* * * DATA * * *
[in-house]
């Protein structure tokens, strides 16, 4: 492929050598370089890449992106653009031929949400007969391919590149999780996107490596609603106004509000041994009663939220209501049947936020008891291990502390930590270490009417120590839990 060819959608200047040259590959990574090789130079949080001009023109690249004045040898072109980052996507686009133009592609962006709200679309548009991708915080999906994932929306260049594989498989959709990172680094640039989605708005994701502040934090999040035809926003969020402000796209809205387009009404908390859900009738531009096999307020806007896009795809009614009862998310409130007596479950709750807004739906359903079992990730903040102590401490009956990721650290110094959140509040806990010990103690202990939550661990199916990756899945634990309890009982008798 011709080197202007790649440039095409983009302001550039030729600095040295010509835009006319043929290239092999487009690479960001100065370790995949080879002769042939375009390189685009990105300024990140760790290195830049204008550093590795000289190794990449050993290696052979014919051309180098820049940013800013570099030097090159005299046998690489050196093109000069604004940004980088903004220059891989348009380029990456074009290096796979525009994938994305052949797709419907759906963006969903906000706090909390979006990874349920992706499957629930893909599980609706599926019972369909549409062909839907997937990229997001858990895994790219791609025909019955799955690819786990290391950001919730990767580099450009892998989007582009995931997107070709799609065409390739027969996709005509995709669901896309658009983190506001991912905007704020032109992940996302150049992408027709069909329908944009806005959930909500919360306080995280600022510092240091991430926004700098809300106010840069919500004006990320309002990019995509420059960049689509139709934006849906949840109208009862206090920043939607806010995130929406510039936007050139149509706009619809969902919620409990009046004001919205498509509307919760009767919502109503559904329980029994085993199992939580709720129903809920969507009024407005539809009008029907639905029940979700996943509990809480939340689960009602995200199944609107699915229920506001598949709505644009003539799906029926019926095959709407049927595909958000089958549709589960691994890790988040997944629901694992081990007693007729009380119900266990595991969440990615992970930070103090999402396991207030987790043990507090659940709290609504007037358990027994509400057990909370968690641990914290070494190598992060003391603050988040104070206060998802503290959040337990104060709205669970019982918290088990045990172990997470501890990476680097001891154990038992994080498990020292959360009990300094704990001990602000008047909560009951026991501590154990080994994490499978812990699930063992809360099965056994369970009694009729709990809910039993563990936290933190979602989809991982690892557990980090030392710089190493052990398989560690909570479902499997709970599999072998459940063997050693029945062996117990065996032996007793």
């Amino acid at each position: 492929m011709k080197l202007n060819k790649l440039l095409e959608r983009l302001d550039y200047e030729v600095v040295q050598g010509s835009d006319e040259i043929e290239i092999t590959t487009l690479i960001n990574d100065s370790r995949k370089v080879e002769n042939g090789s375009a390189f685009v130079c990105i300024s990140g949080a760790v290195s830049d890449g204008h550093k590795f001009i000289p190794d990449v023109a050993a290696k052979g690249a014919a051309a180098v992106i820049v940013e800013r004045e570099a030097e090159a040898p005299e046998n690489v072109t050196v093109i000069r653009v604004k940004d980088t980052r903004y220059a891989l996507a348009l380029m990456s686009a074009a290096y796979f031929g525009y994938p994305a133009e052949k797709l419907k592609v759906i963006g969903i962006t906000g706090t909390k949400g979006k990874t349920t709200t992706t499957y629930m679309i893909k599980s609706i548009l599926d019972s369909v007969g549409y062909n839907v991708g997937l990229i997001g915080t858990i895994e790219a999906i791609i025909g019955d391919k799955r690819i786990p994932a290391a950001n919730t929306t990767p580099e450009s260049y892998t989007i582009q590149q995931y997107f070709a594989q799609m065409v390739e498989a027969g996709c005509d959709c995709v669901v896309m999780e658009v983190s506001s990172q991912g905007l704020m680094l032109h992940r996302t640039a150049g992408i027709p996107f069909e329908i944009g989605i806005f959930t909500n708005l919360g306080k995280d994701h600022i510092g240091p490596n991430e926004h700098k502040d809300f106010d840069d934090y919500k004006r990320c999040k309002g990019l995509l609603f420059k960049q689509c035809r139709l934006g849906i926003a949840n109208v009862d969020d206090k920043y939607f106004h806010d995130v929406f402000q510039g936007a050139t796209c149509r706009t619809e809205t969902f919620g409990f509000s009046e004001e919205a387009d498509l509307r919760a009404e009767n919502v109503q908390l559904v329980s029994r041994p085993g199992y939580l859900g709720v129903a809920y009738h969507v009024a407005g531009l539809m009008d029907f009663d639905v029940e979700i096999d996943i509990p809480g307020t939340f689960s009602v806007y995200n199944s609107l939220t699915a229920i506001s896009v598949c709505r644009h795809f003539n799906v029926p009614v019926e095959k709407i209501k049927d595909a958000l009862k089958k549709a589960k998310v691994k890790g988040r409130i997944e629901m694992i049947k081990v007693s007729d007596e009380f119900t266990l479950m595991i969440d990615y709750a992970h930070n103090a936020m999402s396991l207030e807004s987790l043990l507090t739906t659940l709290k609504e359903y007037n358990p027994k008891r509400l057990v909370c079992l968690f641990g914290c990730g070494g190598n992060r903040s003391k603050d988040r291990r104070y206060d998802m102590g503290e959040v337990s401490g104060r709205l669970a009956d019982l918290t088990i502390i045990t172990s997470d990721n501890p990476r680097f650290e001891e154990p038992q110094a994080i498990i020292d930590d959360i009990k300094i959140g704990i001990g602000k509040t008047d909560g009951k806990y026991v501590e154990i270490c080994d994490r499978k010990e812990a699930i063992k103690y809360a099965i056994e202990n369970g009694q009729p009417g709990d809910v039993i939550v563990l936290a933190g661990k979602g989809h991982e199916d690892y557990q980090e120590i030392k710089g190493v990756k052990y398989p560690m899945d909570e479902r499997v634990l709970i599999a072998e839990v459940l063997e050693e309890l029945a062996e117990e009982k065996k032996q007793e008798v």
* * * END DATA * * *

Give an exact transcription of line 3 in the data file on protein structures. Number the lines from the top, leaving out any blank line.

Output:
């Amino acid at each position: 492929m011709k080197l202007n060819k790649l440039l095409e959608r983009l302001d550039y200047e030729v600095v040295q050598g010509s835009d006319e040259i043929e290239i092999t590959t487009l690479i960001n990574d100065s370790r995949k370089v080879e002769n042939g090789s375009a390189f685009v130079c990105i300024s990140g949080a760790v290195s830049d890449g204008h550093k590795f001009i000289p190794d990449v023109a050993a290696k052979g690249a014919a051309a180098v992106i820049v940013e800013r004045e570099a030097e090159a040898p005299e046998n690489v072109t050196v093109i000069r653009v604004k940004d980088t980052r903004y220059a891989l996507a348009l380029m990456s686009a074009a290096y796979f031929g525009y994938p994305a133009e052949k797709l419907k592609v759906i963006g969903i962006t906000g706090t909390k949400g979006k990874t349920t709200t992706t499957y629930m679309i893909k599980s609706i548009l599926d019972s369909v007969g549409y062909n839907v991708g997937l990229i997001g915080t858990i895994e790219a999906i791609i025909g019955d391919k799955r690819i786990p994932a290391a950001n919730t929306t990767p580099e450009s260049y892998t989007i582009q590149q995931y997107f070709a594989q799609m065409v390739e498989a027969g996709c005509d959709c995709v669901v896309m999780e658009v983190s506001s990172q991912g905007l704020m680094l032109h992940r996302t640039a150049g992408i027709p996107f069909e329908i944009g989605i806005f959930t909500n708005l919360g306080k995280d994701h600022i510092g240091p490596n991430e926004h700098k502040d809300f106010d840069d934090y919500k004006r990320c999040k309002g990019l995509l609603f420059k960049q689509c035809r139709l934006g849906i926003a949840n109208v009862d969020d206090k920043y939607f106004h806010d995130v929406f402000q510039g936007a050139t796209c149509r706009t619809e809205t969902f919620g409990f509000s009046e004001e919205a387009d498509l509307r919760a009404e009767n919502v109503q908390l559904v329980s029994r041994p085993g199992y939580l859900g709720v129903a809920y009738h969507v009024a407005g531009l539809m009008d029907f009663d639905v029940e979700i096999d996943i509990p809480g307020t939340f689960s009602v806007y995200n199944s609107l939220t699915a229920i506001s896009v598949c709505r644009h795809f003539n799906v029926p009614v019926e095959k709407i209501k049927d595909a958000l009862k089958k549709a589960k998310v691994k890790g988040r409130i997944e629901m694992i049947k081990v007693s007729d007596e009380f119900t266990l479950m595991i969440d990615y709750a992970h930070n103090a936020m999402s396991l207030e807004s987790l043990l507090t739906t659940l709290k609504e359903y007037n358990p027994k008891r509400l057990v909370c079992l968690f641990g914290c990730g070494g190598n992060r903040s003391k603050d988040r291990r104070y206060d998802m102590g503290e959040v337990s401490g104060r709205l669970a009956d019982l918290t088990i502390i045990t172990s997470d990721n501890p990476r680097f650290e001891e154990p038992q110094a994080i498990i020292d930590d959360i009990k300094i959140g704990i001990g602000k509040t008047d909560g009951k806990y026991v501590e154990i270490c080994d994490r499978k010990e812990a699930i063992k103690y809360a099965i056994e202990n369970g009694q009729p009417g709990d809910v039993i939550v563990l936290a933190g661990k979602g989809h991982e199916d690892y557990q980090e120590i030392k710089g190493v990756k052990y398989p560690m899945d909570e479902r499997v634990l709970i599999a072998e839990v459940l063997e050693e309890l029945a062996e117990e009982k065996k032996q007793e008798v």